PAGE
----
China warns of “consequences” to protect “security interests”

While both Russia and China share Washington’s concerns about the ever-growing  nuclear threat from North Korea and are equally interested in preventing a nuclear attack, the two allied nations feel very vulnerable and threatened by U.S. missiles at their borders.

Beijing has repeatedly urged Seoul and Washington to abandon their plans to deploy the THAAD system. China’s Foreign Ministry spokesman, Geng Shuang, warned South Korea and the U.S. of “consequences” if the land swap deal with Lotte was signed. Geng explained during a news briefing that the THAAD “severely disrupts regional strategic balance and jeopardizes the strategic security interests of regional countries including China.”

As the land swap agreement was given the green light by both Lotte and the South Korean government, Beijing was quick to create a formal opposition to the THAAD with Russia less than 24 hours after the deal was signed. Geng also warned that China would “definitely take necessary measures to safeguard its security interests.”

China has repeatedly attempted to disrupt U.S. and South Korean plans to deploy the missile system. Beijing halted Lotte’s multi-billion-dollar real estate project in China, which was interpreted in direct retaliation for the THAAD. Beijing has also banned several South Korean celebrities from entering China.


Russia’s anxiety about the THAAD system at its border stems from its belief that the U.S. missile defense system could negatively affect global strategic stability. Moscow has repeatedly urged Seoul and Washington not to go ahead with the deployment to prevent inevitably escalated tensions in the region.

Russian Ambassador to Seoul Aleksandr Timonin previously said that Moscow views the U.S. missile system as part of Washington’s plan to create a new regional segment of its vast global missile defense strategy. Timonin also called the THAAD a direct threat to Moscow’s security and America’s efforts to degrade the effectiveness of Russia’s missile potential.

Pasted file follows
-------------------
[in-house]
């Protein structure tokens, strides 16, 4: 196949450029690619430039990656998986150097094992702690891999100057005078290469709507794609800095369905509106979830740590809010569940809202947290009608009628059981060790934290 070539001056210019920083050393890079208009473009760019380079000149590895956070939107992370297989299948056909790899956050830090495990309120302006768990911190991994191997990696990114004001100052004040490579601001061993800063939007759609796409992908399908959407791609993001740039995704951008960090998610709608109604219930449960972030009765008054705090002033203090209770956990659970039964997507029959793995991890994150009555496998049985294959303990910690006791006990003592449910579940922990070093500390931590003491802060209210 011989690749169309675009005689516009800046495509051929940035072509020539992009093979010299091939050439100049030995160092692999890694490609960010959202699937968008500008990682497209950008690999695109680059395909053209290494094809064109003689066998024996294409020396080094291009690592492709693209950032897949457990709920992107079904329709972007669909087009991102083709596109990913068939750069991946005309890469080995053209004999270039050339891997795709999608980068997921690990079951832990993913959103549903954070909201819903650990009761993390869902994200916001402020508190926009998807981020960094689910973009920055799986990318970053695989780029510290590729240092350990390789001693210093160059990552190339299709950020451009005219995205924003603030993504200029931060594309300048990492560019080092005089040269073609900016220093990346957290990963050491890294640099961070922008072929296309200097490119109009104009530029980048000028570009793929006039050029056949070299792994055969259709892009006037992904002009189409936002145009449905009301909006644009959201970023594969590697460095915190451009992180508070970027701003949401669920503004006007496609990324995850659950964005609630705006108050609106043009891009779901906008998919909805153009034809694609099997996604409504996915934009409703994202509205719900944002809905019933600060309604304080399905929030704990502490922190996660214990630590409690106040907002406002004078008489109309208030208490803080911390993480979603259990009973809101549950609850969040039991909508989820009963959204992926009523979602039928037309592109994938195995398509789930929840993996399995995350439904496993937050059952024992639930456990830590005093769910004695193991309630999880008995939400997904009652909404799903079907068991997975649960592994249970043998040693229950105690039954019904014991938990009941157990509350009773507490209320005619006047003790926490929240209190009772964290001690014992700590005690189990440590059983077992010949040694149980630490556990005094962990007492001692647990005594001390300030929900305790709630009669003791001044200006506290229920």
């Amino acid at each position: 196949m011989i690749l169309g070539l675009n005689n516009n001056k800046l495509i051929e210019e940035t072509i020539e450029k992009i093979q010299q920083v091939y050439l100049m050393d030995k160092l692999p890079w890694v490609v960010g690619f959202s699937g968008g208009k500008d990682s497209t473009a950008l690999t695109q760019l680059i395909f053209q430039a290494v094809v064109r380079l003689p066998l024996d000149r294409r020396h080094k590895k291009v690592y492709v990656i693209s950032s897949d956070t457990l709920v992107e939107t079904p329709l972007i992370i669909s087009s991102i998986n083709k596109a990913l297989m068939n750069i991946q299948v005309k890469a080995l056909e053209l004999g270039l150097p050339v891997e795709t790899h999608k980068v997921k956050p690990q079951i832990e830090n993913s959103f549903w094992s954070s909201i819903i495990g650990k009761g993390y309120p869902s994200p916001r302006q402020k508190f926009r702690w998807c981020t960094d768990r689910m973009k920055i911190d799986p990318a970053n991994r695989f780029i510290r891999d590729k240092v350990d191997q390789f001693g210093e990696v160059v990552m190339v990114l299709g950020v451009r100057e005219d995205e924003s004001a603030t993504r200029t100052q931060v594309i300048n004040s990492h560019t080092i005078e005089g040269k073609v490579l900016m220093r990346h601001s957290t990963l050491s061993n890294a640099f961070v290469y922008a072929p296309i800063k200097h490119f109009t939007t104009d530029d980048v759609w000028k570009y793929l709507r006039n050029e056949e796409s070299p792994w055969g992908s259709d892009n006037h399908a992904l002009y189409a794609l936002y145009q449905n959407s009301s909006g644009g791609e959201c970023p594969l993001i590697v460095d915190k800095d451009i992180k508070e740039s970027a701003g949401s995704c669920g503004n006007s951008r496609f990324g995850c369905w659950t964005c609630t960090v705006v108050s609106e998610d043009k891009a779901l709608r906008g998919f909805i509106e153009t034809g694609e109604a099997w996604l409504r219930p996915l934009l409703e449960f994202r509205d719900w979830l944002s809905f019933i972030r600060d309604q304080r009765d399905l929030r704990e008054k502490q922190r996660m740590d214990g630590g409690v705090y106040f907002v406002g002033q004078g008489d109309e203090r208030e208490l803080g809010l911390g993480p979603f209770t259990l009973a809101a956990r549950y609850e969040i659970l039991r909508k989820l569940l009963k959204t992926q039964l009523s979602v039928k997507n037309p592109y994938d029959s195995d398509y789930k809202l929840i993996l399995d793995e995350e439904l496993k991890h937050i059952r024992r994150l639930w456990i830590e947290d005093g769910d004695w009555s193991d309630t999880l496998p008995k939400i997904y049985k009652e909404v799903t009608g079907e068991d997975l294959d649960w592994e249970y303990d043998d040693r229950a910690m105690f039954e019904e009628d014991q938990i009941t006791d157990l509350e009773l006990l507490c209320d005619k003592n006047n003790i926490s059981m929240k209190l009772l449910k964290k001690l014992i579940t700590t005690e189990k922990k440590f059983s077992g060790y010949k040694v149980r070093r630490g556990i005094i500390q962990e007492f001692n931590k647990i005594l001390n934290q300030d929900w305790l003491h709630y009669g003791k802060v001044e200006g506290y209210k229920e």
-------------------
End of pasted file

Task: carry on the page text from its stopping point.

However, the U.S. and South Korea continue to insist that the THAAD missile system is solely a defensive measure against North Korea and a deterrent against the nuclear-armed country. South Korean officials have said that the THAAD would be deployed and operational in 2017, with media sources claiming that the U.S. plans to deploy the missile system by August.

There were concerns in South Korea that Trump could abandon Washington’s plans to deploy the THAAD on the Korean Peninsula. Seoul’s concerns draw on the President’s previous statements, which included accusing South Korea of taking “a free ride” from the U.S.

During his presidential campaign, Trump urged Seoul to take care of its defense expenses and suggested that South Korea and Japan, America’s biggest allies in the region, should get nuclear weapons and defend themselves instead of relying on U.S. security guarantees.

However, U.S. Secretary of Defense James Mattis assured South Korea that the U.S. is interested in continuing its full cooperation. While South Korea hopes that Washington still stands by its plans for the THAAD deployment, the closer we get to it, the closer China and Russia get together and the more united they stand against the U.S.